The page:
By Thomas Verfuss
A boarder oil and gas dispute between Kenya and Somalia, which led to the ‘ambassadors crisis’ on Saturday, has been pending before the International Court of Justice (ICJ) in The Hague since 2014.
The ICJ — unlike the ICC, which may be more familiar to many Kenyans — does not deal with criminal cases against individuals, but with civil disputes between states, very much the same way neighbours can bring a dispute before a national judge in a civil case. By putting a legal dispute before the ICJ judges in the Peace Palace, states can get their disputes resolved peacefully by an independent third party, according to international law, instead of engaging in a diplomatic crisis or even going to war.
The ICJ is the “principal judicial organ of the United Nations” – consisting of the highest ranking judges in the world.
In August 2014, Somalia brought a case against Kenya before the ICJ about their “maritime boundaries”. The case is not so much about some water in the Indian Ocean, but about the oil and gas reserves presumably under it.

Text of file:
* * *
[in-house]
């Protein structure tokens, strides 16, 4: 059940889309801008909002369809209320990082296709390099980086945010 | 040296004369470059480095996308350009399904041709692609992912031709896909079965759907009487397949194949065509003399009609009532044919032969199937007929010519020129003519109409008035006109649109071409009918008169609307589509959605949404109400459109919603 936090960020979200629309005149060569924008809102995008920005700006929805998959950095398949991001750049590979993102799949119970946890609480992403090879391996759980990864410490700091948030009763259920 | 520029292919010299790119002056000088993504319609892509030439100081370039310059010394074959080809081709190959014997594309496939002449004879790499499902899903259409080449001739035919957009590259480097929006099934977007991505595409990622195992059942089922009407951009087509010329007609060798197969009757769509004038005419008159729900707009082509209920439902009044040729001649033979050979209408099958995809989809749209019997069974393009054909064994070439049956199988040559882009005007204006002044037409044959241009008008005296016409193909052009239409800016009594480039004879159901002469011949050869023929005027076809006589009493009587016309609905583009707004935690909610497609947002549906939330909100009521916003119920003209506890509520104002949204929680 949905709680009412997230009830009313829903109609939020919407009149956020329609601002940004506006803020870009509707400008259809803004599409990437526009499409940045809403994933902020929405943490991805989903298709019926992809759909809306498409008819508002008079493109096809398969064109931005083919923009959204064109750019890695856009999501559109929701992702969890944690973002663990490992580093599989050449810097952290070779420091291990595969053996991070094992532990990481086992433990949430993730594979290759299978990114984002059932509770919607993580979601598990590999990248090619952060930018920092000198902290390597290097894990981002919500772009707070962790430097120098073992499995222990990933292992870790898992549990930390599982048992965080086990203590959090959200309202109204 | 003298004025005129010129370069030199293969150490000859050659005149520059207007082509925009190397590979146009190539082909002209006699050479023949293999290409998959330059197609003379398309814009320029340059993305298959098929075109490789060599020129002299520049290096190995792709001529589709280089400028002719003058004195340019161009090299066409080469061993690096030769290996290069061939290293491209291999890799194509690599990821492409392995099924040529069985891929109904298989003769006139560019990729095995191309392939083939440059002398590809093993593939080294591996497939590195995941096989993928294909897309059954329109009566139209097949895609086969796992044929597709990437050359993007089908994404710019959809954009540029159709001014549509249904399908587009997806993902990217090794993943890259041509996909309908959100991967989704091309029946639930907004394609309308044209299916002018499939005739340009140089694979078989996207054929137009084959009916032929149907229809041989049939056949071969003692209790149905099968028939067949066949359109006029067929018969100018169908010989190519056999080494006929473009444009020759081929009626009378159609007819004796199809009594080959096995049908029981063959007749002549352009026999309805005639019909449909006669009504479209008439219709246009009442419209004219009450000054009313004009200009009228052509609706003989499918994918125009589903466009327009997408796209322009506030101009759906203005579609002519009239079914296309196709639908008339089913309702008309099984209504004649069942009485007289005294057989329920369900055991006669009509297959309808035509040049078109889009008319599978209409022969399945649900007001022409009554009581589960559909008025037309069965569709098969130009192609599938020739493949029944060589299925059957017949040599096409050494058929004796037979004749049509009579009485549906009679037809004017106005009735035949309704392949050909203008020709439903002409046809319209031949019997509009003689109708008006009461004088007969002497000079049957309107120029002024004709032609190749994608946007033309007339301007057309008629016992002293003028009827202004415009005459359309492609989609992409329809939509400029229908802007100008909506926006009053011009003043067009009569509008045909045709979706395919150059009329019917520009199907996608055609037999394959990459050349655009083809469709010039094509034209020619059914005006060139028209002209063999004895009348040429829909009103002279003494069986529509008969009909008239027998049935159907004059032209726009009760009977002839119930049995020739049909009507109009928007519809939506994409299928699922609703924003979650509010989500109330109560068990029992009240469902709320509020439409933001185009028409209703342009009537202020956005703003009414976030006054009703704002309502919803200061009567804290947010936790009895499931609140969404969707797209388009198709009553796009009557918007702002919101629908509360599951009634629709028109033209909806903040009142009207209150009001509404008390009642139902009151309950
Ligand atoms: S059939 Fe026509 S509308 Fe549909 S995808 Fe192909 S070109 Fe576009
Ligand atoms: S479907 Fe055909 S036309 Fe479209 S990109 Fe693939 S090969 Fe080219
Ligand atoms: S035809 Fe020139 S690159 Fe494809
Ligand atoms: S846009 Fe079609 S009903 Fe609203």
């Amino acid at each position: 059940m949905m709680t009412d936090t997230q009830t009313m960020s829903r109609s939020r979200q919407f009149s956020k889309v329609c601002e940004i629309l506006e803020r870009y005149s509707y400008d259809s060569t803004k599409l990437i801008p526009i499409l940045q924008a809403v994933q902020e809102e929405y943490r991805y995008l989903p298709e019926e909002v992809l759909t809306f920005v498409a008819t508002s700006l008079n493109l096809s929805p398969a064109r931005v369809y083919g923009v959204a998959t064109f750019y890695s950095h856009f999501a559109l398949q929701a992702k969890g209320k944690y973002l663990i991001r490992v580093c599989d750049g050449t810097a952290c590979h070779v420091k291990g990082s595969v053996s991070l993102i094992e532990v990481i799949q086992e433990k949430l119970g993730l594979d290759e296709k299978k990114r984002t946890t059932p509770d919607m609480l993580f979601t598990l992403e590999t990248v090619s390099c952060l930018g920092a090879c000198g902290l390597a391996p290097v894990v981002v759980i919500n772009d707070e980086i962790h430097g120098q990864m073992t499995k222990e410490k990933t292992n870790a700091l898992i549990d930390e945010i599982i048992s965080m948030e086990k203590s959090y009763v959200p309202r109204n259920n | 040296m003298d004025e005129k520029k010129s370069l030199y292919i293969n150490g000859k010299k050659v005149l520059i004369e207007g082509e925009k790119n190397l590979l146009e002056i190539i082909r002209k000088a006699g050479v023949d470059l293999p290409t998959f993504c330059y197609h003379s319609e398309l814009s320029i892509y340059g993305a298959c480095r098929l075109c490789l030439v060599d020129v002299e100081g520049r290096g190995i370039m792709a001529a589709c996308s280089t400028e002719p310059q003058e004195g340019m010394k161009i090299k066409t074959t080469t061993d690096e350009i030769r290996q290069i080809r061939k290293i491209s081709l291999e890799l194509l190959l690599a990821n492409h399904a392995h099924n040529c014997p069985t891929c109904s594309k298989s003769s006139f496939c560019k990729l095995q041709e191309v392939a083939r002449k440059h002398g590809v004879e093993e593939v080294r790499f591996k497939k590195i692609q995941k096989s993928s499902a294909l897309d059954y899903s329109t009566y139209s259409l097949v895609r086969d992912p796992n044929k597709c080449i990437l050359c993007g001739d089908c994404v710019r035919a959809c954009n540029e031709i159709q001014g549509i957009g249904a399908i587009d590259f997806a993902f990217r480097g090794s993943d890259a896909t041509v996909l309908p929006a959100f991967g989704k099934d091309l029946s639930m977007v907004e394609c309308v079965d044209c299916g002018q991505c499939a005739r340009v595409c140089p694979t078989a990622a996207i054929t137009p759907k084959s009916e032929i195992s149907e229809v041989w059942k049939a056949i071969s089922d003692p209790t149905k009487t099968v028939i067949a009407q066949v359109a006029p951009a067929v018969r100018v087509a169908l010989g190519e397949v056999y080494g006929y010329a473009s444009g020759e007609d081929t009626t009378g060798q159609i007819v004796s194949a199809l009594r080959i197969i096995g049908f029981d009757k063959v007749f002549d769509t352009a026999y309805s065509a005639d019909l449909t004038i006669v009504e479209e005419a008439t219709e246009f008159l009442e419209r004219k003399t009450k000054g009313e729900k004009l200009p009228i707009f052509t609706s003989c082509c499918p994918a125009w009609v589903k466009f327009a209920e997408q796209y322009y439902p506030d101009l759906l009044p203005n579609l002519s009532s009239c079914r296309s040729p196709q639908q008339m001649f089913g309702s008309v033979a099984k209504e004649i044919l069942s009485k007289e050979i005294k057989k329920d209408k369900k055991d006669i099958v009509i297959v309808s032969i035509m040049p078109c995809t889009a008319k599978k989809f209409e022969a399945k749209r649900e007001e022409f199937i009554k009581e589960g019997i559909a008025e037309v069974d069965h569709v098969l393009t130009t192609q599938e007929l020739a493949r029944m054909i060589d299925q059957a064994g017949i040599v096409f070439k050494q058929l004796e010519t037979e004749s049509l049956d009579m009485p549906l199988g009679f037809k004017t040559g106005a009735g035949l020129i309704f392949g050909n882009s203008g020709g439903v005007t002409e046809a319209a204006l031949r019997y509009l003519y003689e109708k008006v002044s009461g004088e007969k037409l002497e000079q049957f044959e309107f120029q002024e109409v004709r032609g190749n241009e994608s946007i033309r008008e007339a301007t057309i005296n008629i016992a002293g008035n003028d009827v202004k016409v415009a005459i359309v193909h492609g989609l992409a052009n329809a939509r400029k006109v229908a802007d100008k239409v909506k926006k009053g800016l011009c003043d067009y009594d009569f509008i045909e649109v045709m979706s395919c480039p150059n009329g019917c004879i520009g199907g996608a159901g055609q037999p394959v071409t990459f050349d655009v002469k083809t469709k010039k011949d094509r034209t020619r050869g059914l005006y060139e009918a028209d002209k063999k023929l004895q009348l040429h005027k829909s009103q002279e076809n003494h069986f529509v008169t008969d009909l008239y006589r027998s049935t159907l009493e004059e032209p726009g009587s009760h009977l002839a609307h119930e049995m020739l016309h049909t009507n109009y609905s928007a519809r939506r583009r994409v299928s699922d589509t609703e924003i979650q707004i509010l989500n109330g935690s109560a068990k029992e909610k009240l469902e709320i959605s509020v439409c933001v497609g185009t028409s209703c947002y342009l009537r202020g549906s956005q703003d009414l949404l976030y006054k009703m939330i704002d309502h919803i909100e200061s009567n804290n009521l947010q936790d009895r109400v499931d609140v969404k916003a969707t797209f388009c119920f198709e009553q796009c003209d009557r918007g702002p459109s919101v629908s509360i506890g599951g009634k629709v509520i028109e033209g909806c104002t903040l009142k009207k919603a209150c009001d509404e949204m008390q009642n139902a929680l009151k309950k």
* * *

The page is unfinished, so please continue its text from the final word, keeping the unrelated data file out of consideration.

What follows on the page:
Somalia submitted that the borderline should be a “median line” (which is formed of points at the same distance from both coasts) as specified in Article 15 of the UN Convention on the Law of the Sea (UNCLOS). Somalia stated that Kenya’s position that the maritime border should be points of the same latitude as where the land border meets the sea has no basis in international law and ICJ jurisprudence.
In 2015, Kenya submitted preliminary objections to the jurisdiction of the court and the admissibility of the case brought by Somalia. This kind of step is very frequently taken by countries that are afraid to lose the case on the merits – simply: the government in Nairobi is afraid that the ICJ judges will say that Somalia is right. Judgments by the highest judges in the world are legally binding and without appeal (as there is no higher judge): states parties to the conflict are obliged to implement what the ICJ has decided.
In February 2017, when almost three years had been lost with litigation about preliminary matters, the court found that it has jurisdiction to entertain Somalia’s claim. The case thus entered the phase on the merits. The first phase of such a case before the ICJ is always the exchange of written memorials, followed by oral pleadings in the Peace Palace.
Somalia and Kenya had until December 2018 to file their written pleadings. “The subsequent procedure has been reserved for further decision,” the court stated last year, but no date for oral pleadings on the merits has been announced yet.
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